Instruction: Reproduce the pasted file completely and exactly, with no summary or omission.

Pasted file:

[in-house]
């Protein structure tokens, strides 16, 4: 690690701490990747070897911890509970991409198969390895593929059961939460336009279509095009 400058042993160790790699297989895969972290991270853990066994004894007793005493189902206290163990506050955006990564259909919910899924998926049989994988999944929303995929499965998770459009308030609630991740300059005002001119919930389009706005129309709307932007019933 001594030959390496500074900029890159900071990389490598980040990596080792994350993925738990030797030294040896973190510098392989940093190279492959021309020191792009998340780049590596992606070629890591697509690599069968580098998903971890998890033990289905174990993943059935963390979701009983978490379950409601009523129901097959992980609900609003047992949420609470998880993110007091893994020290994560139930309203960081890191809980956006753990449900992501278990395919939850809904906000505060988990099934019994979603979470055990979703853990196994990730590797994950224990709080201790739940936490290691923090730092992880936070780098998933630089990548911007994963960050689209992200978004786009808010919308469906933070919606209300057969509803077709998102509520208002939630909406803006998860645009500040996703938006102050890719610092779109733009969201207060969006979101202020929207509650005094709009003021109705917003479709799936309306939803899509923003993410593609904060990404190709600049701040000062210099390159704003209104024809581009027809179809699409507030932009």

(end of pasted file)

[in-house]
């Protein structure tokens, strides 16, 4: 690690701490990747070897911890509970991409198969390895593929059961939460336009279509095009 400058042993160790790699297989895969972290991270853990066994004894007793005493189902206290163990506050955006990564259909919910899924998926049989994988999944929303995929499965998770459009308030609630991740300059005002001119919930389009706005129309709307932007019933 001594030959390496500074900029890159900071990389490598980040990596080792994350993925738990030797030294040896973190510098392989940093190279492959021309020191792009998340780049590596992606070629890591697509690599069968580098998903971890998890033990289905174990993943059935963390979701009983978490379950409601009523129901097959992980609900609003047992949420609470998880993110007091893994020290994560139930309203960081890191809980956006753990449900992501278990395919939850809904906000505060988990099934019994979603979470055990979703853990196994990730590797994950224990709080201790739940936490290691923090730092992880936070780098998933630089990548911007994963960050689209992200978004786009808010919308469906933070919606209300057969509803077709998102509520208002939630909406803006998860645009500040996703938006102050890719610092779109733009969201207060969006979101202020929207509650005094709009003021109705917003479709799936309306939803899509923003993410593609904060990404190709600049701040000062210099390159704003209104024809581009027809179809699409507030932009």